Job losses in the banking sector have been massive since the 2008 financial crisis – UK banks alone have trimmed more than 186,000 staff. But the next wave of layoffs might not be triggered by a macro-level meltdown, but rather by a surge in new technology led by fintech companies that are both competing against banks and selling them products to streamline their in-house systems.
Either way, fintech start-ups have the potential to put an increasing number of banking professionals out of work by 2020. After all, their raison d’être is to make financial services more efficient by increasing its reliance on technology and reducing its reliance on humans.
“One of the biggest business trends, not just finance, is the increased use of computers to replace people. And as finance is an industry based on data, not physical objects like car manufacturing, I suspect this trend will be even faster in finance,” says Huy Nguyen Trieu, author of the blog Disruptive Finance and an MD at Citi in London.
Which finance roles will be most vulnerable to the rise of the robots within the next five years? “In general terms there are two categories of jobs which fintech start-ups are impacting,” says Markus Gnirck, co-founder and global COO of Startupbootcamp. “First, jobs which focus on data and information and are mainly done by humans now; and second, jobs involving a lot of repetitive processes.”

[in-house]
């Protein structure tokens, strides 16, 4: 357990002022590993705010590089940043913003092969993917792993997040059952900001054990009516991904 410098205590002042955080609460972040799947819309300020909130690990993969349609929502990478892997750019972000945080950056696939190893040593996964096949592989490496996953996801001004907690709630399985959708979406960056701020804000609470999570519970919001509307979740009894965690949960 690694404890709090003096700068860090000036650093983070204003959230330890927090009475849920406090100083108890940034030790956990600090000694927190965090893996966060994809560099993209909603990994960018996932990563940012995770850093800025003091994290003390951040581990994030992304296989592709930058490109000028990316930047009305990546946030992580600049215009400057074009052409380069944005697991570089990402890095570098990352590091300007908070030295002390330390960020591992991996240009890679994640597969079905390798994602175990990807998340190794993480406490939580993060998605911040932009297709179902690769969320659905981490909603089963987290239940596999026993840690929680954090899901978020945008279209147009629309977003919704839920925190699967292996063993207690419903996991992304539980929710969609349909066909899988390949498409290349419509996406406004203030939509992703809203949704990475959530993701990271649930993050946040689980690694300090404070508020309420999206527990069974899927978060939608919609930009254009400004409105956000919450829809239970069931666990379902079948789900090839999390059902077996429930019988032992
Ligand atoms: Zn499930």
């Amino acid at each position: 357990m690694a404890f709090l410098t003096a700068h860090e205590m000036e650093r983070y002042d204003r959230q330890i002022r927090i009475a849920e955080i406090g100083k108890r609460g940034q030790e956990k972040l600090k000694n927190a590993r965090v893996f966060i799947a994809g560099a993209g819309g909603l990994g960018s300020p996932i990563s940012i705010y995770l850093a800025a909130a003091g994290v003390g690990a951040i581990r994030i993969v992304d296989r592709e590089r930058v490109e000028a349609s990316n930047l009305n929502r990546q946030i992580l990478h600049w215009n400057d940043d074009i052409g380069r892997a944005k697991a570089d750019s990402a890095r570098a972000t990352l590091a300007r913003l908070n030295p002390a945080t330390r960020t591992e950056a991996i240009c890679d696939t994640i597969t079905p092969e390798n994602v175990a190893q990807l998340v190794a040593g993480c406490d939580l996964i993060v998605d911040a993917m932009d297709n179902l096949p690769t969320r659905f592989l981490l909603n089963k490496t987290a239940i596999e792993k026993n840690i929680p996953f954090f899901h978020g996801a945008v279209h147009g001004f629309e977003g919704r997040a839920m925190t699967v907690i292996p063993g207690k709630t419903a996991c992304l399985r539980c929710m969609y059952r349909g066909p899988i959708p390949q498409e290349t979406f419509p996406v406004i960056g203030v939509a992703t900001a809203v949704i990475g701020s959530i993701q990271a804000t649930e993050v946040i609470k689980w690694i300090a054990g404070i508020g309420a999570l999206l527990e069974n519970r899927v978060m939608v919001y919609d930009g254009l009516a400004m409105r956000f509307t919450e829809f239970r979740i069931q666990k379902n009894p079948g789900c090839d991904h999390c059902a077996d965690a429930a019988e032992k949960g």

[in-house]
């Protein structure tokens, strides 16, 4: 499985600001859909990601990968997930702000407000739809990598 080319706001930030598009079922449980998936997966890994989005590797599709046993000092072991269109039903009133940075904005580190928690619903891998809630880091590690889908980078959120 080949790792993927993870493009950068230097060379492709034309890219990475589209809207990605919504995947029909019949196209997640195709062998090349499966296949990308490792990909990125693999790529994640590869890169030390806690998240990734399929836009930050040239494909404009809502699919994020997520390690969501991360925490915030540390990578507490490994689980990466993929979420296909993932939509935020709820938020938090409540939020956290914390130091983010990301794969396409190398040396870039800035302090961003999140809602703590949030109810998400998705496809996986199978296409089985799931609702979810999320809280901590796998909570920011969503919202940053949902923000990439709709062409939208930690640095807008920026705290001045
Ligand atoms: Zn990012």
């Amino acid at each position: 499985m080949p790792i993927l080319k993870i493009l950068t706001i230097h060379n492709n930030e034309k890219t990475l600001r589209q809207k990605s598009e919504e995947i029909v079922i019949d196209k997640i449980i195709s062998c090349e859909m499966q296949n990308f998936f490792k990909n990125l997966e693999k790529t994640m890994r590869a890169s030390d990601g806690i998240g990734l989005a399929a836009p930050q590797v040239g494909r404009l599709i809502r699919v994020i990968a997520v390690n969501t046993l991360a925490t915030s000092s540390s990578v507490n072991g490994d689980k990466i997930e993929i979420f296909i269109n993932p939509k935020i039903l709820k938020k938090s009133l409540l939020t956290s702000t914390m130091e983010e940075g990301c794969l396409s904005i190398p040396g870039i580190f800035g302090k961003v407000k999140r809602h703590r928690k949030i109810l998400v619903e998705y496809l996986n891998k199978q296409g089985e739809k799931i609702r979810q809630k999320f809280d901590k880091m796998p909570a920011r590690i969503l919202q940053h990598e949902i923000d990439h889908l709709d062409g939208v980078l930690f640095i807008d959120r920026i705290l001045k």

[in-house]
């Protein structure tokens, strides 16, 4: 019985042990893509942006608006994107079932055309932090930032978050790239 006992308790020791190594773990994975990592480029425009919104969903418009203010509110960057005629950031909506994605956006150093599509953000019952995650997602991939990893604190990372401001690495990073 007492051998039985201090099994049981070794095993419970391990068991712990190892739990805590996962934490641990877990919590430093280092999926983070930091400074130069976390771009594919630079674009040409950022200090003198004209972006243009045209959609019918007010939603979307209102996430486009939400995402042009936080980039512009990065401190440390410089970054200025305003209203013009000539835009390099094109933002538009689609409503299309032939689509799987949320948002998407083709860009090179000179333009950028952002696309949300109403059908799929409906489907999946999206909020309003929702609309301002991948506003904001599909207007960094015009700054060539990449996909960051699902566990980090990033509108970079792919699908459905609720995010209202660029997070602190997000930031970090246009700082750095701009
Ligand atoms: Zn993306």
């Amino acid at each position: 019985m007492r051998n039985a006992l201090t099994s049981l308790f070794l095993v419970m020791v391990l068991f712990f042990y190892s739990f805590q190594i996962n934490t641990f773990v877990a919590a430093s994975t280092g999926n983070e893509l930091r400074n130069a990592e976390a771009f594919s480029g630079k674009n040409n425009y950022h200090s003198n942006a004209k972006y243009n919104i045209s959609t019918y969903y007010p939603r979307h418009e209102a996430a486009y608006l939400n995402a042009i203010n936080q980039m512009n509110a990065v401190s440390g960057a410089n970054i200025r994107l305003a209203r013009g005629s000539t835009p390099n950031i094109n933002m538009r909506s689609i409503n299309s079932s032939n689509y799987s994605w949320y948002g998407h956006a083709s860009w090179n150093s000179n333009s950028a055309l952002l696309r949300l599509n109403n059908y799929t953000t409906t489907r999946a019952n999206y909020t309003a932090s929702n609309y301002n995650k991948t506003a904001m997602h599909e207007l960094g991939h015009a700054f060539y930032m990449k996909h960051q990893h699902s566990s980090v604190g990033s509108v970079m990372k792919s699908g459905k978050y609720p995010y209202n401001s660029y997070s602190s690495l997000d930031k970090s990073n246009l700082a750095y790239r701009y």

Jobs in the ‘mass affluent’ wealth management sector – which typically covers clients with $100k to $1m in liquid assets – are already at risk. In the US in particular, customers are increasingly being served by fintech portfolio management platforms which cut out the need for expensive financial advisors and relationship managers. Two of the ‘robo advisory’ leaders, Betterment and Wealthfront, already manage $2.2bn and $2.3bn respectively.
Blue-blooded private bankers seem safe enough for now, especially those with ‘ultra high net worth’ clients (assets over $30m) – new millionaires are being minted faster than banks can recruit relationship managers. “These kind of people still want to pay for a human advisor, but under the million mark the banks I’ve spoken to are getting worried that more clients will leave them for robo advisors, which means fewer jobs in mass-affluent banking,” says Gnirck. “Younger, newly affluent people are also more inclined to use fintech platforms, so the trend is only likely to increase.”
When research analyst ponder possible redundancy it’s mainly to do with a downturn in the sector they cover or an internal upheaval at their bank, but fintech start-ups could also pose a threat to their positions within the next few years, says Cynthia Siantar, co-founder of Singapore fintech firm Call Levels.
“Using humans to identify news and look at data for clients is a very manual process,” she says. “If the client wants, say, five pieces of relevant information per day affecting their asset class, why can’t a machine do that? It’s really a curation job and ultimately that can be done by a computer. Finance is just another set of data.” Gnirck agrees: “In research analytics there’s so much data involved that eventually machine-learning will take some of the human jobs away.”